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close this bookArchives and Records Management for Decision Makers: a RAMP study (UNESCO; 1990; 79 pages)
View the documentPreface
View the document1. Introduction
Open this folder and view contents2. Origins of records and archives
Open this folder and view contents3. Records and archives in decision making
Open this folder and view contents4. Records management
Open this folder and view contents5. Archives
Open this folder and view contents6. Planning for archives
close this folder7. Legislative authority
View the document7.1. Archival legislation
View the document7.2. Legislative requirements
View the document7.3. Placement of institutions
Open this folder and view contents8. Staffing
Open this folder and view contents9. Conclusion
View the documentAppendix 1 - List of national archival institutions that responded
View the documentAppendix 2 - List of respondents to second questionnaire
View the documentAppendix 3 - Staffing levels in relation to population

7.2. Legislative requirements

Archival institutions need legislative authority in order to function effectively. At the minimum they require the right and ability to inspect records whilst they are still held by the creating agencies. They also require the right and ability where necessary to compel transfer as they see fit of certain records and archives to the archival institution. This right is made necessary by the fact that where the mismanagement of records and archives is identified, where the records and archives are clearly in danger or where the records and archives would benefit from transfer then transfer must be compelled even against the wishes of those who would want to retain them further in their departments and ministries. In the responses received forty one institutions said that they had the power to compel transfer against twenty four who did not have this capability.

The destruction of records should be controlled by the archival institution. This is necessary to ensure that no records with archival value are disposed of before appropriate considerations and appraisal processes have been applied. It is pleasing to note that fifty eight institutions control the destruction of records while only nine have no control over the destruction of the records. This control however must be viewed against the realities of the difficulties of imposing this control and perhaps the most accurate assessment was that made by Botswana National Archives which noted that while the legislation says that records cannot be destroyed without reference to the National Archives the actual situation is different.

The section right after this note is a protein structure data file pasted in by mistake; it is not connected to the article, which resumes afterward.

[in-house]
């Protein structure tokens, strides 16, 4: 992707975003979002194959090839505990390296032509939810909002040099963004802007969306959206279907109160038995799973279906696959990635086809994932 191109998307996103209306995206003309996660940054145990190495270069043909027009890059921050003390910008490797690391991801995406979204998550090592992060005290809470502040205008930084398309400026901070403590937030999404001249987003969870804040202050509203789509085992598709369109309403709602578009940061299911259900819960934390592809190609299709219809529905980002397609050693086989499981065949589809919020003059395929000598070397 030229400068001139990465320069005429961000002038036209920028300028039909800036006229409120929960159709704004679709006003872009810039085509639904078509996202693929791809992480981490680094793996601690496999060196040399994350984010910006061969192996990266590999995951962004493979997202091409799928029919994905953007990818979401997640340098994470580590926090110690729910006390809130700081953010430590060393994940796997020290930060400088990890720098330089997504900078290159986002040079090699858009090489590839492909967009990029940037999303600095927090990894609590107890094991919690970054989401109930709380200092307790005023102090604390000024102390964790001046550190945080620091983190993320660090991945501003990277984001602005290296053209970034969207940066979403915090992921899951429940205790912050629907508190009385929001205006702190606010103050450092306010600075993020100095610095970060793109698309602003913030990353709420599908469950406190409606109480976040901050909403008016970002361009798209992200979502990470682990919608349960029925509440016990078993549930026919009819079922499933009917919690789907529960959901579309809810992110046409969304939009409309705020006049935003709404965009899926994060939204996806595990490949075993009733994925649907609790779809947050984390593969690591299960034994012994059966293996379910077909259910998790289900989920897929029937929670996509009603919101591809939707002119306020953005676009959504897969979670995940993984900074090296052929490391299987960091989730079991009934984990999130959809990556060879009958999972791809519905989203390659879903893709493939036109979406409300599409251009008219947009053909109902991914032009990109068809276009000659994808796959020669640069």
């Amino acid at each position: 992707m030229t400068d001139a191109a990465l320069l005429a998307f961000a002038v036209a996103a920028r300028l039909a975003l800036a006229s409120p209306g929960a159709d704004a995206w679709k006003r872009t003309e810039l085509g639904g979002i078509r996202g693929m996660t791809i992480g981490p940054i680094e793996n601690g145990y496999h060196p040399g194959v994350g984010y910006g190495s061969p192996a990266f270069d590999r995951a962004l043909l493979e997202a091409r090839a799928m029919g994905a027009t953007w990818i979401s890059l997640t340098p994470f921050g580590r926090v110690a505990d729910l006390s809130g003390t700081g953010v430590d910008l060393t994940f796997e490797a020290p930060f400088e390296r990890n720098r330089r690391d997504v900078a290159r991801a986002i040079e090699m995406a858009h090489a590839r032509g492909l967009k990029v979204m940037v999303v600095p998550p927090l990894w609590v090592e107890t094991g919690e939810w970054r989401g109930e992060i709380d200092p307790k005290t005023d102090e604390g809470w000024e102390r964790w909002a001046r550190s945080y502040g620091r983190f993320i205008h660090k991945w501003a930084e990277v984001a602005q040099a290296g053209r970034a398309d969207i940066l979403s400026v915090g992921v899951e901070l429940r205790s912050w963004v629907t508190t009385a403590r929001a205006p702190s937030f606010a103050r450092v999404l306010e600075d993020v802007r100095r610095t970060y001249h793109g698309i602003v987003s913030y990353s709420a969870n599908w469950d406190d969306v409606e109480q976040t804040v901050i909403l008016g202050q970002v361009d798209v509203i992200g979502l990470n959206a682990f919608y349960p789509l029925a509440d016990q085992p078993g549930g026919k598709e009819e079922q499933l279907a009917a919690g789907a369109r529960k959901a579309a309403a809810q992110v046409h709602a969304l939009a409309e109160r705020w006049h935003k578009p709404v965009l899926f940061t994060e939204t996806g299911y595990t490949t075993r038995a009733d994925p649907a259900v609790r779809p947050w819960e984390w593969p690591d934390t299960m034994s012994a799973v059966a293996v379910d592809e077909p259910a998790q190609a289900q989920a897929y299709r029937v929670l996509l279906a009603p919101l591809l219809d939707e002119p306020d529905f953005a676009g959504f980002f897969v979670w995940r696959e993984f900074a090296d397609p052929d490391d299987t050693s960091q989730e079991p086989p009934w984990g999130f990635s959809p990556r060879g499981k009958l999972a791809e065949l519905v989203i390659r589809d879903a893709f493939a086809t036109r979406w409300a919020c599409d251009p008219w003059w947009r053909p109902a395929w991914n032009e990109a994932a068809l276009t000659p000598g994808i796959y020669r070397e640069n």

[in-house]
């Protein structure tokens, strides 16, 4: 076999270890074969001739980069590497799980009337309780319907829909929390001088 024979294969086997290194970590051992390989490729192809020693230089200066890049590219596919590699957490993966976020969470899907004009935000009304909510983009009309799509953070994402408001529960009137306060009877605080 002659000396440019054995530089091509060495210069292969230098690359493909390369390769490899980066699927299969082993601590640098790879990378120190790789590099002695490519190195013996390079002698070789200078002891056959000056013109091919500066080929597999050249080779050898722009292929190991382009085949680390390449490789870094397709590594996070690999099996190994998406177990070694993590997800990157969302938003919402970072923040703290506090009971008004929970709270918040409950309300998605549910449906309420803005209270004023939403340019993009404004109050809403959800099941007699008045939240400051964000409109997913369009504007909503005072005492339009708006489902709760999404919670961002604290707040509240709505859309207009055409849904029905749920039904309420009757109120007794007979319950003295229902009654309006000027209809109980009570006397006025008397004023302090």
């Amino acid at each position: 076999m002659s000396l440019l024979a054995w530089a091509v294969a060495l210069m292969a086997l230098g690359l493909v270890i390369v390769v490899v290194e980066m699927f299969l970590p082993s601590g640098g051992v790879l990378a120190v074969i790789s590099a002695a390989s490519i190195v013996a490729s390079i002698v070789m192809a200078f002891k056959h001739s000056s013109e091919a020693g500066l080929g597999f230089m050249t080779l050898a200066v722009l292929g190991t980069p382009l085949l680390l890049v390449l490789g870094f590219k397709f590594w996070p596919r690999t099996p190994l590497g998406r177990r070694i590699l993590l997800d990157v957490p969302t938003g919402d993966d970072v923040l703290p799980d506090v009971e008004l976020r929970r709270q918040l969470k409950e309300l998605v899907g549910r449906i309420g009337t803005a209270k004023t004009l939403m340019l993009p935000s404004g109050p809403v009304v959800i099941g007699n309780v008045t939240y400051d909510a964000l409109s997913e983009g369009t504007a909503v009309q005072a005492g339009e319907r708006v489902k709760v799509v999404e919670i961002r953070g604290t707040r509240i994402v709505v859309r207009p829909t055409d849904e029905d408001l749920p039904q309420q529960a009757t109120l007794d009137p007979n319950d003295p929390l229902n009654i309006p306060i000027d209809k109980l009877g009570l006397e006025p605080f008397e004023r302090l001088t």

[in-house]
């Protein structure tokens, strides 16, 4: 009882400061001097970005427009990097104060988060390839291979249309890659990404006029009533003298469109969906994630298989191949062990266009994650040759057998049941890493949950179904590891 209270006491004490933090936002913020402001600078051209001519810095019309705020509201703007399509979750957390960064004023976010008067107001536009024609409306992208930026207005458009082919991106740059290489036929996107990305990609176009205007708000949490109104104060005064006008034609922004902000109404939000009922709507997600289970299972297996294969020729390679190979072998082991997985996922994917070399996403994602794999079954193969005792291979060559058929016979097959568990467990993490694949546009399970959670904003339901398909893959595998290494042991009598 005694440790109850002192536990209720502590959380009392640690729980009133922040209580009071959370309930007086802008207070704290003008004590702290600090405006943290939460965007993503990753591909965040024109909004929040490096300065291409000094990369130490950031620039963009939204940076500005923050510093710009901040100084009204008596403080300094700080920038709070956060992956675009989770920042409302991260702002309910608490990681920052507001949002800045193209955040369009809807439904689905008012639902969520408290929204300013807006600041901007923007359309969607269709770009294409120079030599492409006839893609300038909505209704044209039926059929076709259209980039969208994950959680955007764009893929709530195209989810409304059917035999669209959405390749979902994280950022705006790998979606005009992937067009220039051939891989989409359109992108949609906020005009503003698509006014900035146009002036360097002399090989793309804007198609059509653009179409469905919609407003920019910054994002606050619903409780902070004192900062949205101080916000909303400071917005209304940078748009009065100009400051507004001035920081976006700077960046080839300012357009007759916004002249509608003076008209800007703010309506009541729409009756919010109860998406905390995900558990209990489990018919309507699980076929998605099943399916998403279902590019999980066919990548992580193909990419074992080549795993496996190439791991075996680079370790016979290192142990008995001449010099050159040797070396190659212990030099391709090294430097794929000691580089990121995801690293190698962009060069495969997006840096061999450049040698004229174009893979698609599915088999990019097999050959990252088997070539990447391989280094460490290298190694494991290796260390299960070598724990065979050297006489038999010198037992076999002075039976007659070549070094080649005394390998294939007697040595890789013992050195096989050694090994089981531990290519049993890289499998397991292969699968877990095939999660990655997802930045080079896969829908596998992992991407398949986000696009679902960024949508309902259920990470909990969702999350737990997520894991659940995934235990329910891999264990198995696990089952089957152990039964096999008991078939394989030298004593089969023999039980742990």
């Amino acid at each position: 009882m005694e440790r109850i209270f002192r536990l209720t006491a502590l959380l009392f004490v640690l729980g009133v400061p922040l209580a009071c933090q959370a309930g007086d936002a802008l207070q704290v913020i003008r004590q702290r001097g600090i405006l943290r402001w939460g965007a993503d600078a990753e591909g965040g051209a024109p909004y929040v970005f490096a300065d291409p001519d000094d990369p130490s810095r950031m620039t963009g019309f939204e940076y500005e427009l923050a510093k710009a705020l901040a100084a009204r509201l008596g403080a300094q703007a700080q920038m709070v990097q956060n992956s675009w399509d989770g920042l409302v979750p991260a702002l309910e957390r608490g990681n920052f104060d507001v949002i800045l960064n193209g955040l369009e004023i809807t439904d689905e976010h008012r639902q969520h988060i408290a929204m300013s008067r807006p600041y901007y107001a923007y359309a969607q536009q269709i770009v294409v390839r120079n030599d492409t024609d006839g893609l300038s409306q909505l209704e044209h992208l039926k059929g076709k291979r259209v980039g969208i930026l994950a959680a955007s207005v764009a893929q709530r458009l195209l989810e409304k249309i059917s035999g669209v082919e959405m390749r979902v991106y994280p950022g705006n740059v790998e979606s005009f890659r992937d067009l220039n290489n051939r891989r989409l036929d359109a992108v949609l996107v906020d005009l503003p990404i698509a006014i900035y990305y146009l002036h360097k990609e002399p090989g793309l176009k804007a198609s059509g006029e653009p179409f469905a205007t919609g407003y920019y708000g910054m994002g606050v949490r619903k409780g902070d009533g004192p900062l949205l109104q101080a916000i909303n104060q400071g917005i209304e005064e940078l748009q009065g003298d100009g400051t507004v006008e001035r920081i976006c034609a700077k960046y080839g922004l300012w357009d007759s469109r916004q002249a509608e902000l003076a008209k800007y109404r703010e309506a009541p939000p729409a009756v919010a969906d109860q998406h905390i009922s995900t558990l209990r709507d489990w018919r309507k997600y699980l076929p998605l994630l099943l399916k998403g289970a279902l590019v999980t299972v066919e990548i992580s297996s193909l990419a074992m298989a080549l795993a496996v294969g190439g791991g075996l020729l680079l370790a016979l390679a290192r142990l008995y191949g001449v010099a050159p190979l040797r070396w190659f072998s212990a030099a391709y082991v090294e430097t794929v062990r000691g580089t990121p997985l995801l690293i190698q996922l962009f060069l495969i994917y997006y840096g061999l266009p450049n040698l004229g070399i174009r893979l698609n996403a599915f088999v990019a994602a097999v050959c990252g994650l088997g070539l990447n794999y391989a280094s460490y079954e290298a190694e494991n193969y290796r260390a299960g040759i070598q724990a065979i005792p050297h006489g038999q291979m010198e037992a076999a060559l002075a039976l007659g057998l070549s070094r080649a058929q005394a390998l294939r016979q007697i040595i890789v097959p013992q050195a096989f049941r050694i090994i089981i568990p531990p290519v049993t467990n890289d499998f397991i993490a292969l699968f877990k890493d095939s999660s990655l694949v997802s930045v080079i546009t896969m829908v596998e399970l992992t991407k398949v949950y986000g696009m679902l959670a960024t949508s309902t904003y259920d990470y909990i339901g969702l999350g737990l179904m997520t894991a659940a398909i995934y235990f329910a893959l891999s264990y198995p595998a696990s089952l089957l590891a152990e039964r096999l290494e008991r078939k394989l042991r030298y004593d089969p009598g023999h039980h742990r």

Legislation must also provide mechanisms for preventing the export of archives. This is especially relevant in developing countries or in former colonial territories where significant losses have occurred.

Since the legislation determines the capability of the archival institutions to perform their duties properly, the adequacy of the legislative powers which archival institutions have is very important. It is pleasing to note that the majority of archival institutions feel that they have adequate legislative authority. Forty five countries felt that their legislative authority was sufficient while twenty six felt that it was insufficient.

The legislation that an institution operates under must reflect the needs of that institution at that moment. There is a need for the constant adjustment of the legislation. While nineteen institutions were operating under legislation passed in the period between 1980 and 1989 it was also clear that many others were operating under laws that had been passed a long time ago.

Period legislation enacted

Number of Institutions













It was significant that Northern Ireland was operating under legislation passed in 1923, the Scottish Record Office under an Act of 1937 and Ecuador under a decree of 1938. Also interesting was that some archivists were unable to determine the legislation under which they operated and one answer merely said "Act of .....". Dominica did not have any legislation.

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